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Today's Stichomancy for P Diddy

The first excerpt represents the past or something you must release, and is drawn from The United States Bill of Rights:

III No soldier shall, in time of peace be quartered in any house, without the consent of the owner, nor in time of war, but in a manner to be prescribed by law.

IV

The right of the people to be secure in their persons, houses, papers, and effects, against unreasonable searches and seizures, shall not be violated, and no Warrants shall issue, but upon probable cause, supported by oath or affirmation, and particularly describing the place to be searched, and the persons or things to be seized.

V

The second excerpt represents the present or the deciding factor of the moment, and is drawn from Alexandria and her Schools by Charles Kingsley:

bring you and me, and all for whom we are bound to pray.

LECTURE II--THE PTOLEMAIC ERA (Continued.)

I said in my first Lecture, that even if royal influence be profitable for the prosecution of physical science, it cannot be profitable for art. It can only produce a literary age, as it did in the Ptolemaic era; a generation of innumerable court-poets, artificial epigrammatists, artificial idyllists, artificial dramatists and epicists; above all, a generation of critics. Or rather shall we say, that the dynasty was not the cause of a literary age, but only its correlative? That when the old Greeks lost the power of being free, of being anything but the slaves of oriental despots, as the Ptolemies in reality were, they lost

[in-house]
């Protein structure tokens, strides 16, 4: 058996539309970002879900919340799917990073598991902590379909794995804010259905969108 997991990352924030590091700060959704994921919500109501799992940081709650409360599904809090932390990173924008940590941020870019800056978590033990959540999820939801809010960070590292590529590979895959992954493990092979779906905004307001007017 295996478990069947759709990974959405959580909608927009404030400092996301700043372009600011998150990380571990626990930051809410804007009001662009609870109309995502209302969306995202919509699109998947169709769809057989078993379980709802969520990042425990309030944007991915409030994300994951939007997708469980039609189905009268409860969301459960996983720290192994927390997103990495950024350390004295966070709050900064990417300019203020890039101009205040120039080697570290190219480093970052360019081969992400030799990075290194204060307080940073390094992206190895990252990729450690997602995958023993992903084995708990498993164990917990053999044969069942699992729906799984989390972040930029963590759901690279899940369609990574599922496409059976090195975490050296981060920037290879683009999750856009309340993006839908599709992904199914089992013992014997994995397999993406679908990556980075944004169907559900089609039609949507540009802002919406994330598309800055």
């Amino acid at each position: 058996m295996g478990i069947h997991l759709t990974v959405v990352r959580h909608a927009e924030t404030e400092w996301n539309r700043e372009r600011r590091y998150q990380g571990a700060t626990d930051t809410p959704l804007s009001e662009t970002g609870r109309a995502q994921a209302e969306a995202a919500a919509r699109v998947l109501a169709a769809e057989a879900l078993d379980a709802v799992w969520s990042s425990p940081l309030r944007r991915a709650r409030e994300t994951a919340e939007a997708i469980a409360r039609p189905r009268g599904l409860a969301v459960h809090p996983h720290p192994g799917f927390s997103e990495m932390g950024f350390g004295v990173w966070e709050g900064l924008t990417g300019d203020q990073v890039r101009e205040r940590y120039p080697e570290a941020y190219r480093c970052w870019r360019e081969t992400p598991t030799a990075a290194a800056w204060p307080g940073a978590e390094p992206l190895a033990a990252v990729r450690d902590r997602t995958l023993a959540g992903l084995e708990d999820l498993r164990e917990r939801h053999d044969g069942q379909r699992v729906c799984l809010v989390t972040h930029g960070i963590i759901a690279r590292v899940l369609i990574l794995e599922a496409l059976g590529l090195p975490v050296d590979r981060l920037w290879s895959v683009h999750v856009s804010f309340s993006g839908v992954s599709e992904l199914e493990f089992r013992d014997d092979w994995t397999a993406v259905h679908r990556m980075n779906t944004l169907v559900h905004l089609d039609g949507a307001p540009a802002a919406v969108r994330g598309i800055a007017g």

The third excerpt represents the future or something you must embrace, and is drawn from The Autobiography of Benjamin Franklin by Benjamin Franklin:

are all deceas'd but myself and one, who is older by a year than I am. The small fines that have been paid by members for absence at the monthly meetings have been apply'd to the purchase of fire-engines, ladders, fire-hooks, and other useful implements for each company, so that I question whether there is a city in the world better provided with the means of putting a stop to beginning conflagrations; and, in fact, since these institutions, the city has never lost by fire more than one or two houses at a time, and the flames have often been extinguished before the house in which they began has been half consumed.

In 1739 arrived among us from Ireland the Reverend Mr. Whitefield, who had made himself remarkable there as an itinerant preacher.


The Autobiography of Benjamin Franklin